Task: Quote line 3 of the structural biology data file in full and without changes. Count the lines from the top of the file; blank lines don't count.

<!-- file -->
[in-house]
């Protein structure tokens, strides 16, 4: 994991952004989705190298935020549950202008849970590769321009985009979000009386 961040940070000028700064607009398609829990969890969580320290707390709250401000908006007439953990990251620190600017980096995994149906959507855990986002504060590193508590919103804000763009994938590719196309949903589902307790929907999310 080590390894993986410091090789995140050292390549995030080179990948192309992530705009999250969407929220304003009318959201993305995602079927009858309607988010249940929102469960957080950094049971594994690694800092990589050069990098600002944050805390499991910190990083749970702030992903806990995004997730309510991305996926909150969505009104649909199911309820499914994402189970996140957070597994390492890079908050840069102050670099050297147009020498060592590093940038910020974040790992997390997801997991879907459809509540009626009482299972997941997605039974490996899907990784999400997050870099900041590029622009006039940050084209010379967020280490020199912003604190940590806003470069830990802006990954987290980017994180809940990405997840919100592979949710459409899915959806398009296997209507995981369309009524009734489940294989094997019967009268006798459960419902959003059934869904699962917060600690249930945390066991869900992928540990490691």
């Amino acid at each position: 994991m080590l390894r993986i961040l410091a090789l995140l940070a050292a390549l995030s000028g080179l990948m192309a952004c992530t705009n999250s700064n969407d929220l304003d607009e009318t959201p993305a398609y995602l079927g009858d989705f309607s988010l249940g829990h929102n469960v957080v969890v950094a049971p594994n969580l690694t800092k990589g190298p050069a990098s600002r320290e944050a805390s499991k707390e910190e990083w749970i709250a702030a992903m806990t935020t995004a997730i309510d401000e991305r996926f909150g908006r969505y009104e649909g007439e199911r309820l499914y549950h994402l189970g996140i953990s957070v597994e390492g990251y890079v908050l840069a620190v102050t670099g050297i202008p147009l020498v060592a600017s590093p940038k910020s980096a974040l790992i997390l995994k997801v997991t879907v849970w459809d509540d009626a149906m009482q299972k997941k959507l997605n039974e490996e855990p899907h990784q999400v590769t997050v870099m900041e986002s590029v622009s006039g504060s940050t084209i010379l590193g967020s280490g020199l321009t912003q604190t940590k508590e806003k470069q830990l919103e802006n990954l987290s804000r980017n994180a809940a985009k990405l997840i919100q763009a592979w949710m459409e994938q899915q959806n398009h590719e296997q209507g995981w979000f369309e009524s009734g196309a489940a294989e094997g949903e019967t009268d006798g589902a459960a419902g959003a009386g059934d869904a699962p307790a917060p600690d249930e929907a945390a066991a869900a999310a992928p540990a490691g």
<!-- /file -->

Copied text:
């Amino acid at each position: 994991m080590l390894r993986i961040l410091a090789l995140l940070a050292a390549l995030s000028g080179l990948m192309a952004c992530t705009n999250s700064n969407d929220l304003d607009e009318t959201p993305a398609y995602l079927g009858d989705f309607s988010l249940g829990h929102n469960v957080v969890v950094a049971p594994n969580l690694t800092k990589g190298p050069a990098s600002r320290e944050a805390s499991k707390e910190e990083w749970i709250a702030a992903m806990t935020t995004a997730i309510d401000e991305r996926f909150g908006r969505y009104e649909g007439e199911r309820l499914y549950h994402l189970g996140i953990s957070v597994e390492g990251y890079v908050l840069a620190v102050t670099g050297i202008p147009l020498v060592a600017s590093p940038k910020s980096a974040l790992i997390l995994k997801v997991t879907v849970w459809d509540d009626a149906m009482q299972k997941k959507l997605n039974e490996e855990p899907h990784q999400v590769t997050v870099m900041e986002s590029v622009s006039g504060s940050t084209i010379l590193g967020s280490g020199l321009t912003q604190t940590k508590e806003k470069q830990l919103e802006n990954l987290s804000r980017n994180a809940a985009k990405l997840i919100q763009a592979w949710m459409e994938q899915q959806n398009h590719e296997q209507g995981w979000f369309e009524s009734g196309a489940a294989e094997g949903e019967t009268d006798g589902a459960a419902g959003a009386g059934d869904a699962p307790a917060p600690d249930e929907a945390a066991a869900a999310a992928p540990a490691g």